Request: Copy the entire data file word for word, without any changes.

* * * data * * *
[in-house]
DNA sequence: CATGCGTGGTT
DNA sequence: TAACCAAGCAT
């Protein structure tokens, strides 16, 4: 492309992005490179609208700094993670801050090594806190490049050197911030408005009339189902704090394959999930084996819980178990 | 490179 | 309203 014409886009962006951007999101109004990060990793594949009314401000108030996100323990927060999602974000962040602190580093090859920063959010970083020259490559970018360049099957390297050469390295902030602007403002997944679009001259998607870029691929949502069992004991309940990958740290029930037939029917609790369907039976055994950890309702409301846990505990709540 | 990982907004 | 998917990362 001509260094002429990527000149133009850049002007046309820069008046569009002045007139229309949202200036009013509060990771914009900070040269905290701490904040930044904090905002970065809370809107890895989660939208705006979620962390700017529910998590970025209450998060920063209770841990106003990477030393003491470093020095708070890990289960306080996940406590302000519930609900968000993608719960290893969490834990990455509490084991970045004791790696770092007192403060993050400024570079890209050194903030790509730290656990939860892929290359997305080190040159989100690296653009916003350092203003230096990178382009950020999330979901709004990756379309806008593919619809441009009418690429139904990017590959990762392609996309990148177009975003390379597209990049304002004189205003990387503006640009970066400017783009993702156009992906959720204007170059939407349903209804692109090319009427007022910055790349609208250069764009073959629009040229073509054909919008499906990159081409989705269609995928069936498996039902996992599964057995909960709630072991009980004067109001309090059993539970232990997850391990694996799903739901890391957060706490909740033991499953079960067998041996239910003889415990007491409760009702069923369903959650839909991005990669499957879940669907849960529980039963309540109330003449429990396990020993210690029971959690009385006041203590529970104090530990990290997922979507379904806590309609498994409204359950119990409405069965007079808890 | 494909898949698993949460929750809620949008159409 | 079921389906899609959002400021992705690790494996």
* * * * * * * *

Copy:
[in-house]
DNA sequence: CATGCGTGGTT
DNA sequence: TAACCAAGCAT
């Protein structure tokens, strides 16, 4: 492309992005490179609208700094993670801050090594806190490049050197911030408005009339189902704090394959999930084996819980178990 | 490179 | 309203 014409886009962006951007999101109004990060990793594949009314401000108030996100323990927060999602974000962040602190580093090859920063959010970083020259490559970018360049099957390297050469390295902030602007403002997944679009001259998607870029691929949502069992004991309940990958740290029930037939029917609790369907039976055994950890309702409301846990505990709540 | 990982907004 | 998917990362 001509260094002429990527000149133009850049002007046309820069008046569009002045007139229309949202200036009013509060990771914009900070040269905290701490904040930044904090905002970065809370809107890895989660939208705006979620962390700017529910998590970025209450998060920063209770841990106003990477030393003491470093020095708070890990289960306080996940406590302000519930609900968000993608719960290893969490834990990455509490084991970045004791790696770092007192403060993050400024570079890209050194903030790509730290656990939860892929290359997305080190040159989100690296653009916003350092203003230096990178382009950020999330979901709004990756379309806008593919619809441009009418690429139904990017590959990762392609996309990148177009975003390379597209990049304002004189205003990387503006640009970066400017783009993702156009992906959720204007170059939407349903209804692109090319009427007022910055790349609208250069764009073959629009040229073509054909919008499906990159081409989705269609995928069936498996039902996992599964057995909960709630072991009980004067109001309090059993539970232990997850391990694996799903739901890391957060706490909740033991499953079960067998041996239910003889415990007491409760009702069923369903959650839909991005990669499957879940669907849960529980039963309540109330003449429990396990020993210690029971959690009385006041203590529970104090530990990290997922979507379904806590309609498994409204359950119990409405069965007079808890 | 494909898949698993949460929750809620949008159409 | 079921389906899609959002400021992705690790494996």